,
      • Kleber H.P.
      Bacterial carnitine metabolism.
      ). It serves as an electron acceptor under certain anaerobic conditions, upon conversion into γ-butyrobetaine (GBB), the excreted end product (
      • Jung H.
      • Buchholz M.
      • Clausen J.
      • Nietschke M.
      • Revermann A.
      • Schmid R.
      • Jung K.
      CaiT of Escherichia coli, a new transporter catalyzing l-carnitine/γ -butyrobetaine exchange.
      ,
      • Lindstedt G.
      Hydroxylation of γ-butyrobetaine to carnitine in rat liver.
      ).
      The antiporter CaiT exchanges extracellular (EC) CRN for intracellular (IC) GBB. CaiT has been crystallized in three forms: (i) CRN-bound, (ii) GBB-bound, and (iii) substrate-free (
      • Schulze S.
      • Köster S.
      • Geldmacher U.
      • Terwisscha van Scheltinga A.C.
      • Kühlbrandt W.
      Structural basis of Na+-independent and cooperative substrate/product antiport in CaiT.
      ,
      • Tang L.
      • Bai L.
      • Wang W.H.
      • Jiang T.
      Crystal structure of the carnitine transporter and insights into the antiport mechanism.
      ). In all three resolved structures, CaiT has an inward-facing conformation, i.e. its central region is exposed to the cytoplasm. The substrate-bound structures were derived from Escherichia coli (EcCaiT), and the substrate-free structures were derived from Proteus mirabilis (PmCaiT) (
      • Schulze S.
      • Köster S.
      • Geldmacher U.
      • Terwisscha van Scheltinga A.C.
      • Kühlbrandt W.
      Structural basis of Na+-independent and cooperative substrate/product antiport in CaiT.
      ,
      • Tang L.
      • Bai L.
      • Wang W.H.
      • Jiang T.
      Crystal structure of the carnitine transporter and insights into the antiport mechanism.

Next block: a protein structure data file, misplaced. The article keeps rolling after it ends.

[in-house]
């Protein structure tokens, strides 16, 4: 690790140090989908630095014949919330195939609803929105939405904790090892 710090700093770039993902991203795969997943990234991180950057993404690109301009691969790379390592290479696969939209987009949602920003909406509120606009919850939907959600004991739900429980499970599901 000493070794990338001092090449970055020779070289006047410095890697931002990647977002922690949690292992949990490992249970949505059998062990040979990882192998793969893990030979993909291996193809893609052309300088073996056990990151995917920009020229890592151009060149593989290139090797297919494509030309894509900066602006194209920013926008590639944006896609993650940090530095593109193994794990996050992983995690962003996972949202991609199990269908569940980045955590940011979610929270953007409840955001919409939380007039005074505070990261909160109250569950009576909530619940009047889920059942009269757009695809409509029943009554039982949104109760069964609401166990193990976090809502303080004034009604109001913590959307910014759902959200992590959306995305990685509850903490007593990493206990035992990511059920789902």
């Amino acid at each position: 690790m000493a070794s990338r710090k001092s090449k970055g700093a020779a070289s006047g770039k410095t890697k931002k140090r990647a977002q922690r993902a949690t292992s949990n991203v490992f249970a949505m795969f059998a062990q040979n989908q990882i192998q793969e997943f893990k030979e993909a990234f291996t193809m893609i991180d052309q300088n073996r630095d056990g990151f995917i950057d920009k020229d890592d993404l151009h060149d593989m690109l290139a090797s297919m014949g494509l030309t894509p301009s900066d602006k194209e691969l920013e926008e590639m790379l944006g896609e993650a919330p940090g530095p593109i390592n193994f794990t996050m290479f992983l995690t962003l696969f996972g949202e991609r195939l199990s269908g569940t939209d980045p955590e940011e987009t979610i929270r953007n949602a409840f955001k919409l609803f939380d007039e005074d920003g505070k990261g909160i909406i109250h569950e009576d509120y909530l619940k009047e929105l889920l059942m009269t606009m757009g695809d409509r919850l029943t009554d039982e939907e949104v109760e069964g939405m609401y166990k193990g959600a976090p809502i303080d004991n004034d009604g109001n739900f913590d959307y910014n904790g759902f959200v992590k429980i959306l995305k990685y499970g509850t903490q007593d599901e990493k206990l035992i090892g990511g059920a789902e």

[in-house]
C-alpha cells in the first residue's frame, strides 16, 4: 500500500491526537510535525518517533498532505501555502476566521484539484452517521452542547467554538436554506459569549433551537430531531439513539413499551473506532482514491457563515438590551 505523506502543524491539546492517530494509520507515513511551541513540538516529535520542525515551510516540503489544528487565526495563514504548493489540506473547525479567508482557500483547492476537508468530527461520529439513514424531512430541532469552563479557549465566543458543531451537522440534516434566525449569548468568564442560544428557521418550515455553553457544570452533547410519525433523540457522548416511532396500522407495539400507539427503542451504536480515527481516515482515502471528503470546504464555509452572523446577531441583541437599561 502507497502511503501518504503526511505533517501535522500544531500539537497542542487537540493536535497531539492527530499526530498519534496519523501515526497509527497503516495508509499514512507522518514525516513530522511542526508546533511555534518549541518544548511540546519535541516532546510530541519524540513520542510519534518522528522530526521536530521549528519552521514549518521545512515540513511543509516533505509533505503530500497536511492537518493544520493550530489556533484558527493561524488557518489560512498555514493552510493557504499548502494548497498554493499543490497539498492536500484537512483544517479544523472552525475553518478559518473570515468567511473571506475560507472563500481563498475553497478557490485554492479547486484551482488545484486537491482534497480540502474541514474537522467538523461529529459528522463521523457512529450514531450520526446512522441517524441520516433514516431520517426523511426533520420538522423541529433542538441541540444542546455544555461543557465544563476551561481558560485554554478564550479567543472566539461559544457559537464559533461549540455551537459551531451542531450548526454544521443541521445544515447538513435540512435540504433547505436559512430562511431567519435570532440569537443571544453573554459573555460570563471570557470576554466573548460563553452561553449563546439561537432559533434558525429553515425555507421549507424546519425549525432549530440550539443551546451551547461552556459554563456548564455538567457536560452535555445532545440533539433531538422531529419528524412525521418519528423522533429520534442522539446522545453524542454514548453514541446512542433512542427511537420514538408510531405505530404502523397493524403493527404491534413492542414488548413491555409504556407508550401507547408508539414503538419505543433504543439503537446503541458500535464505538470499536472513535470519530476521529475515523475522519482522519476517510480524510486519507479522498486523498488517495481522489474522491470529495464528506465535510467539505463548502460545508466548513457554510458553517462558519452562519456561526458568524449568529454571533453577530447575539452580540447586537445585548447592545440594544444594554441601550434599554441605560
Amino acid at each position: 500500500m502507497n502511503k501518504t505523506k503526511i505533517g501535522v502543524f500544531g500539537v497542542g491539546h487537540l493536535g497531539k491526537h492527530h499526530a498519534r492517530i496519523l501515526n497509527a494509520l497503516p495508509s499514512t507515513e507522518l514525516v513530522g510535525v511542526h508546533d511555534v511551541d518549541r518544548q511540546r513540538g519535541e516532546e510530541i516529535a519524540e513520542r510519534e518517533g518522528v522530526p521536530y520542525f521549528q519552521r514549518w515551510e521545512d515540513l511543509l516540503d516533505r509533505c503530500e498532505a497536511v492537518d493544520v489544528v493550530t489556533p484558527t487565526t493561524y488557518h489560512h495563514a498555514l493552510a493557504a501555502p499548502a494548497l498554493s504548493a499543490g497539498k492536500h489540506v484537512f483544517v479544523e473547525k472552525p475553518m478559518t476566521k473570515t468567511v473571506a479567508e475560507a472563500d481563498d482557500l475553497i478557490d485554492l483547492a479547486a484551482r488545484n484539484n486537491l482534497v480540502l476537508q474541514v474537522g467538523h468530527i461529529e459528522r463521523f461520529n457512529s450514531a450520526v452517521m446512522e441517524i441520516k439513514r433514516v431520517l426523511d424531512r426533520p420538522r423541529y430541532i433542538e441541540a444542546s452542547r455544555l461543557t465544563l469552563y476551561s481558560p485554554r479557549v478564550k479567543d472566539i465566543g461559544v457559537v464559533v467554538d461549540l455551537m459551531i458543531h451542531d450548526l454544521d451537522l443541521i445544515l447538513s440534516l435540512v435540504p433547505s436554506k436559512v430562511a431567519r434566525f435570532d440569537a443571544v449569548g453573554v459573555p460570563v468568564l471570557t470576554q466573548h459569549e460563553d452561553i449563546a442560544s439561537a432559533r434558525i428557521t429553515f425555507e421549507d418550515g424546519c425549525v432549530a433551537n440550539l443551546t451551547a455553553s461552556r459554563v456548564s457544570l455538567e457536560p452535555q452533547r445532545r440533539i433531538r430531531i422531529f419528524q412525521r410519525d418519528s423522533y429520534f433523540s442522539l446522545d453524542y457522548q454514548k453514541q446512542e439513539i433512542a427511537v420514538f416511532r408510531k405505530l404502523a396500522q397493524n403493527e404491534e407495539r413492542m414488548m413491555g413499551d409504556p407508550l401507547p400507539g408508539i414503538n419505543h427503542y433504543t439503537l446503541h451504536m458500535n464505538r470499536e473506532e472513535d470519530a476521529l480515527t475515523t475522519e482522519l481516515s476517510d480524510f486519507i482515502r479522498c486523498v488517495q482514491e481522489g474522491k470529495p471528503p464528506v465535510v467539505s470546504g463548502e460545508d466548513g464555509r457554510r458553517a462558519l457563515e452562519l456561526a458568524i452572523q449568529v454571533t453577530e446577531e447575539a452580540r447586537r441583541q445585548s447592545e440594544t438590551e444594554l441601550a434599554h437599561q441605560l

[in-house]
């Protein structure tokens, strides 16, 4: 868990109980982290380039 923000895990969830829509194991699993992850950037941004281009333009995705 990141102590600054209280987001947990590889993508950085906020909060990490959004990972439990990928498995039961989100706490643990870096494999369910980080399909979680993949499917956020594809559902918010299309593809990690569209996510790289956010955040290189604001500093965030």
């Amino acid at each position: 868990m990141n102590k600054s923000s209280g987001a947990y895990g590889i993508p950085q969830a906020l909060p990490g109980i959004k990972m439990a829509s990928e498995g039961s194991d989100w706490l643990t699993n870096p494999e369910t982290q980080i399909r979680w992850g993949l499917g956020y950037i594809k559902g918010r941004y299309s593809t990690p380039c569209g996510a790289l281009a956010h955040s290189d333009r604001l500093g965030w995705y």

). The antiporters from these two species share a sequence identity of 87%, and the three structures exhibit a backbone root mean square deviation of 1.2 Å only between their monomeric units (
      • Schulze S.
      • Köster S.
      • Geldmacher U.
      • Terwisscha van Scheltinga A.C.
      • Kühlbrandt W.
      Structural basis of Na+-independent and cooperative substrate/product antiport in CaiT.
      ). The backbone conformation is also similar to that of the crystallized sodium/betaine transporter BetP, another member of the family of betaine/choline/carnitine transporters (
      • Ziegler C.
      • Bremer E.
      • Krämer R.
      The BCCT family of carriers: from physiology to crystal structure.
      ), although the primary site for betaine binding is occluded in BetP (
      • Ressl S.
      • Terwisscha van Scheltinga A.C.
      • Vonrhein C.
      • Ott V.
      • Ziegler C.
      Molecular basis of transport and regulation in the Na+/betaine symporter BetP.
      ).
      The crystal structures show that CaiT forms a homotrimer (Fig. 1, A and B), a finding supported by biochemical data (
      • Vinothkumar K.R.
      • Raunser S.
      • Jung H.
      • Kühlbrandt W.
      Oligomeric structure of the carnitine transporter CaiT from Escherichia coli.
      ). Each monomer is composed of 12 transmembrane (TM) helices, with the transport core formed by TM3–12. The CRN-bound structure contains four CRN molecules in each of the three subunits. The corresponding binding sites are labeled 1–4 in Fig. 1C, and we will refer to the carnitines originally bound to those sites as CRN1–CRN4. Site 1 is the so-called primary binding site, equivalent to that of leucine or galactose in the structurally homologous leucine transporter (LeuT) (
      • Yamashita A.
      • Singh S.K.
      • Kawate T.
      • Jin Y.
      • Gouaux E.
      Crystal structure of a bacterial homologue of Na+/Cl-dependent neurotransmitter transporters.
      ) and sodium-coupled galactose symporter (vSGLT) (
      • Faham S.
      • Watanabe A.
      • Besserer G.M.
      • Cascio D.
      • Specht A.
      • Hirayama B.A.
      • Wright E.M.
      • Abramson J.
      The crystal structure of a sodium galactose transporter reveals mechanistic insights into Na+/sugar symport.
      ), respectively. As in the related BetP (
      • Ressl S.
      • Terwisscha van Scheltinga A.C.